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Title: Spherical tarball particles form through rapid chemical and physical changes of organic matter in biomass-burning smoke

Abstract

Biomass burning (BB) emits enormous amounts of aerosol particles and gases into the atmosphere and thereby significantly influences regional air quality and global climate. A dominant particle type from BB is spherical organic aerosol particles commonly referred to as tarballs. Currently, tarballs can only be identified, using microscopy, from their uniquely spherical shapes following impaction onto a grid. Despite their abundance and potential significance for climate, many unanswered questions related to their formation, emission inventory, removal processes, and optical properties still remain. Here, we report analysis that supports tarball formation in which primary organic particles undergo chemical and physical processing within ~3 h of emission. Transmission electron microscopy analysis reveals that the number fractions of tarballs and the ratios of N and O relative to K, the latter a conserved tracer, increase with particle age and that the more-spherical particles on the substrates had higher ratios of N and O relative to K. Scanning transmission X-ray spectrometry and electron energy loss spectrometry analyses show that these chemical changes are accompanied by the formation of organic compounds that contain nitrogen and carboxylic acid. The results imply that the chemical changes increase the particle sphericity on the substrates, which correlates with particlemore » surface tension and viscosity, and contribute to tarball formation during aging in BB smoke. Finally, these findings will enable models to better partition tarball contributions to BB radiative forcing and, in so doing, better help constrain radiative forcing models of BB events.« less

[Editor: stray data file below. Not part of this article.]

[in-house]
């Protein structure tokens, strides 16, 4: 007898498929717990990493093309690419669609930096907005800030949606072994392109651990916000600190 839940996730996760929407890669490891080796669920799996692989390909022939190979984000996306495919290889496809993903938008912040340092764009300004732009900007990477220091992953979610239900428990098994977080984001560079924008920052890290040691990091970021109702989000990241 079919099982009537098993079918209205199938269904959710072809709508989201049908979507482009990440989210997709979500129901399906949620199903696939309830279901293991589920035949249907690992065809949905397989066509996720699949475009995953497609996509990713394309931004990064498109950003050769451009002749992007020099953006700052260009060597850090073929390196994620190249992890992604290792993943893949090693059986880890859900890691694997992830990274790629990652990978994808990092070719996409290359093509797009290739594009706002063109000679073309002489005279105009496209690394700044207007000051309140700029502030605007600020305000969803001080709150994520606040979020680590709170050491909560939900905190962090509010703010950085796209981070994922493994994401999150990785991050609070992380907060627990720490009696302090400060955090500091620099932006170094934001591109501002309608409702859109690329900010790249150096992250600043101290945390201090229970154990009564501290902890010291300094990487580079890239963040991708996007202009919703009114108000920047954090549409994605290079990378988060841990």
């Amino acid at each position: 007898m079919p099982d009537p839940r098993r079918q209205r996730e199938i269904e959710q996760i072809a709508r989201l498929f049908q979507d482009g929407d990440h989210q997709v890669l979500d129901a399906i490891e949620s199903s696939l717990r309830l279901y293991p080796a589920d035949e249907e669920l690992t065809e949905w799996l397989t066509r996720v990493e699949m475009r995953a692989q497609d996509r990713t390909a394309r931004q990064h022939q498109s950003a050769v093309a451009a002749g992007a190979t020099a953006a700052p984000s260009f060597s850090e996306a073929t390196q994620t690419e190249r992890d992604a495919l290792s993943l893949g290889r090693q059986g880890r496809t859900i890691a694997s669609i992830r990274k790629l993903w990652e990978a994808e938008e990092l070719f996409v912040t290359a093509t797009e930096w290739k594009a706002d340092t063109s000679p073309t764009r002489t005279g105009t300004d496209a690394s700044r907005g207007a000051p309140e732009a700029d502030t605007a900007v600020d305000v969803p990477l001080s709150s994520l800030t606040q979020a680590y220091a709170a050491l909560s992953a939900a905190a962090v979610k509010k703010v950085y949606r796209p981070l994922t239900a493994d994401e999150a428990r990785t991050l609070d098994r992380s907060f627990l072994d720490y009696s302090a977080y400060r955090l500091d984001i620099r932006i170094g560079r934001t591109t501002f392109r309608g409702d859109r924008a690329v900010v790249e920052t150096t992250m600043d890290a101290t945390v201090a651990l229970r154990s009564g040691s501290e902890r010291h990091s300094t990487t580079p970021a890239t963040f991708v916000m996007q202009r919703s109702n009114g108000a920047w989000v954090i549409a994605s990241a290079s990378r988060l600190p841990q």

Authors:
ORCiD logo [1]; ORCiD logo [2]; ORCiD logo [2]; ORCiD logo [2];  [3];  [4];  [4];  [4]; ORCiD logo [5];  [1];  [6];  [7];  [8]